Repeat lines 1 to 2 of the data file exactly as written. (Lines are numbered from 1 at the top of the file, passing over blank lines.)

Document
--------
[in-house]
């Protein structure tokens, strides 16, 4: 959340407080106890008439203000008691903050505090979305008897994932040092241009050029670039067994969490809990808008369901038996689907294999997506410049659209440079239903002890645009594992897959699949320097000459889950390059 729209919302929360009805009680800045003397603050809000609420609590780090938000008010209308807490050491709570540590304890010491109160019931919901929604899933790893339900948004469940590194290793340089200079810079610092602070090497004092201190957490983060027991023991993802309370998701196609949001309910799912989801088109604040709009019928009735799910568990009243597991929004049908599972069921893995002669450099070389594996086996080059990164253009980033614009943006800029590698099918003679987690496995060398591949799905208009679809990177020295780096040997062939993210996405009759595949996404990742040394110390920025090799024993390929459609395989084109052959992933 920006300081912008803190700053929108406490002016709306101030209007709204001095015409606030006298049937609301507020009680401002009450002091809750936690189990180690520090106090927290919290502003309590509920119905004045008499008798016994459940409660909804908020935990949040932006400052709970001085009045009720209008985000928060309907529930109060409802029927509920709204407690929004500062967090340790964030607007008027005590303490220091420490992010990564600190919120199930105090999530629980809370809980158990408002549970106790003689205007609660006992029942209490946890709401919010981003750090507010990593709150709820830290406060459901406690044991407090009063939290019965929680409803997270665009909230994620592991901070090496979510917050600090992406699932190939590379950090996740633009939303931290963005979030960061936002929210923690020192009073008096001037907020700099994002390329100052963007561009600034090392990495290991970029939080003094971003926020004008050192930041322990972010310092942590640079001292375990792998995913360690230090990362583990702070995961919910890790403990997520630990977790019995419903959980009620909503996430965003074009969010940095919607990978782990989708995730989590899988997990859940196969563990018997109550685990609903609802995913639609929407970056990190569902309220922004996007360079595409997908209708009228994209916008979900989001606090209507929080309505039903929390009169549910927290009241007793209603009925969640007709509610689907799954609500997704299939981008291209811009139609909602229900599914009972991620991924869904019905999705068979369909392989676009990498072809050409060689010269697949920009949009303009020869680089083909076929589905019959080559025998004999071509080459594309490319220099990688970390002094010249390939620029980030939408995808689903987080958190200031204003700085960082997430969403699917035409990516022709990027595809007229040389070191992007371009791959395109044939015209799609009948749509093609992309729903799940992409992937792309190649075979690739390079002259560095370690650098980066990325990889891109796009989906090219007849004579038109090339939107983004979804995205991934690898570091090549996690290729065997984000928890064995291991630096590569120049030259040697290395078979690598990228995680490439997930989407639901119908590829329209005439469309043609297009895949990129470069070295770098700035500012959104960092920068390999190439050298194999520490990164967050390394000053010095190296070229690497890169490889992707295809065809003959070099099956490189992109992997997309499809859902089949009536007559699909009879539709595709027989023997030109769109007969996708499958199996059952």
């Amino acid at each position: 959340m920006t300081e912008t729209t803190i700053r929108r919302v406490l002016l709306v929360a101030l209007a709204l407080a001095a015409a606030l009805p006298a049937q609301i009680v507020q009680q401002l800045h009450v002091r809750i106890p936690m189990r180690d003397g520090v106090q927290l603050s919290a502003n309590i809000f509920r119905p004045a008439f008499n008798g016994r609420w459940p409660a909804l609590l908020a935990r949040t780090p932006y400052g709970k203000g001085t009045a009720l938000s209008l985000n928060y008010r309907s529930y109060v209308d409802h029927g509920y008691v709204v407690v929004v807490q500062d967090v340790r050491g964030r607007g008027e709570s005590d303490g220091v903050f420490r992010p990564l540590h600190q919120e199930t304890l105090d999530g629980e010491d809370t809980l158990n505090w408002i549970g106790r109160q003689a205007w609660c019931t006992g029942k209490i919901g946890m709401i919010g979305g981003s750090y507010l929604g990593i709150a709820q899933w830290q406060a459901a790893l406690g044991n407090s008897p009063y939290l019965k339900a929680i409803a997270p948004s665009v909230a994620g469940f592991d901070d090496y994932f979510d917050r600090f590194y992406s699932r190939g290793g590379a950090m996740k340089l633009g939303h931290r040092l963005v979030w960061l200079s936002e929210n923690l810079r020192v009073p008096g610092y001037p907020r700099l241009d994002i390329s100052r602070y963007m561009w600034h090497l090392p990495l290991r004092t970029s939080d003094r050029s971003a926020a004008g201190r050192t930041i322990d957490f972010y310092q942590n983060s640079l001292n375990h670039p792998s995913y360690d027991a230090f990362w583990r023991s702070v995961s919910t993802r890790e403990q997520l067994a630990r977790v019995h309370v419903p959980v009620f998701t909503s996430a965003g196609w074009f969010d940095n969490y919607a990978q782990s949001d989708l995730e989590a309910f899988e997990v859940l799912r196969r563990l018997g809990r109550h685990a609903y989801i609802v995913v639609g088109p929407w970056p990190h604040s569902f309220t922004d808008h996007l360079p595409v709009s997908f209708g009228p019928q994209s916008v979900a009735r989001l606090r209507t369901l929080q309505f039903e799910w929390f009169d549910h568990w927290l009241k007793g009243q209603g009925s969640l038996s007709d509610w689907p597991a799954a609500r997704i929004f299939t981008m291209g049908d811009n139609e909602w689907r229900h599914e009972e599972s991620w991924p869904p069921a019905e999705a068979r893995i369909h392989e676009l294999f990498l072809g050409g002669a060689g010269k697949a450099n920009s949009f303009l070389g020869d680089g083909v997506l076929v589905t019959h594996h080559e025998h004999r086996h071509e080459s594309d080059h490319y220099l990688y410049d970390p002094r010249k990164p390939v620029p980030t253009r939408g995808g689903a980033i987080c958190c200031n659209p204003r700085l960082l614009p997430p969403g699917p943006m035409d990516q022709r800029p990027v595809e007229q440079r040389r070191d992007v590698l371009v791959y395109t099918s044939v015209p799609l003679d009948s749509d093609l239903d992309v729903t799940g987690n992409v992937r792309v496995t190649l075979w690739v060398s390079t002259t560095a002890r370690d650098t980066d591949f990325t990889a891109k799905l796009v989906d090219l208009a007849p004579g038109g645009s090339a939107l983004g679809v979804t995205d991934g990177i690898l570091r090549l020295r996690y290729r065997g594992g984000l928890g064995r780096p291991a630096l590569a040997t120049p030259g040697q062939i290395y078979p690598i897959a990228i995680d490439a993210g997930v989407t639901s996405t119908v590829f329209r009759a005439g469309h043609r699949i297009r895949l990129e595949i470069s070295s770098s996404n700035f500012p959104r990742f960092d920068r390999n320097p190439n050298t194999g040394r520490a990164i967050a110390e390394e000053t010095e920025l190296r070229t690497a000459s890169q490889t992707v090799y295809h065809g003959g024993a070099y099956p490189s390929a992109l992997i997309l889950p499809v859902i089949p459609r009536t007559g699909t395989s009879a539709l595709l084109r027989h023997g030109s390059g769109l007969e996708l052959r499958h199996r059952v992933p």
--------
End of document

[in-house]
């Protein structure tokens, strides 16, 4: 959340407080106890008439203000008691903050505090979305008897994932040092241009050029670039067994969490809990808008369901038996689907294999997506410049659209440079239903002890645009594992897959699949320097000459889950390059 729209919302929360009805009680800045003397603050809000609420609590780090938000008010209308807490050491709570540590304890010491109160019931919901929604899933790893339900948004469940590194290793340089200079810079610092602070090497004092201190957490983060027991023991993802309370998701196609949001309910799912989801088109604040709009019928009735799910568990009243597991929004049908599972069921893995002669450099070389594996086996080059990164253009980033614009943006800029590698099918003679987690496995060398591949799905208009679809990177020295780096040997062939993210996405009759595949996404990742040394110390920025090799024993390929459609395989084109052959992933 920006300081912008803190700053929108406490002016709306101030209007709204001095015409606030006298049937609301507020009680401002009450002091809750936690189990180690520090106090927290919290502003309590509920119905004045008499008798016994459940409660909804908020935990949040932006400052709970001085009045009720209008985000928060309907529930109060409802029927509920709204407690929004500062967090340790964030607007008027005590303490220091420490992010990564600190919120199930105090999530629980809370809980158990408002549970106790003689205007609660006992029942209490946890709401919010981003750090507010990593709150709820830290406060459901406690044991407090009063939290019965929680409803997270665009909230994620592991901070090496979510917050600090992406699932190939590379950090996740633009939303931290963005979030960061936002929210923690020192009073008096001037907020700099994002390329100052963007561009600034090392990495290991970029939080003094971003926020004008050192930041322990972010310092942590640079001292375990792998995913360690230090990362583990702070995961919910890790403990997520630990977790019995419903959980009620909503996430965003074009969010940095919607990978782990989708995730989590899988997990859940196969563990018997109550685990609903609802995913639609929407970056990190569902309220922004996007360079595409997908209708009228994209916008979900989001606090209507929080309505039903929390009169549910927290009241007793209603009925969640007709509610689907799954609500997704299939981008291209811009139609909602229900599914009972991620991924869904019905999705068979369909392989676009990498072809050409060689010269697949920009949009303009020869680089083909076929589905019959080559025998004999071509080459594309490319220099990688970390002094010249390939620029980030939408995808689903987080958190200031204003700085960082997430969403699917035409990516022709990027595809007229040389070191992007371009791959395109044939015209799609009948749509093609992309729903799940992409992937792309190649075979690739390079002259560095370690650098980066990325990889891109796009989906090219007849004579038109090339939107983004979804995205991934690898570091090549996690290729065997984000928890064995291991630096590569120049030259040697290395078979690598990228995680490439997930989407639901119908590829329209005439469309043609297009895949990129470069070295770098700035500012959104960092920068390999190439050298194999520490990164967050390394000053010095190296070229690497890169490889992707295809065809003959070099099956490189992109992997997309499809859902089949009536007559699909009879539709595709027989023997030109769109007969996708499958199996059952």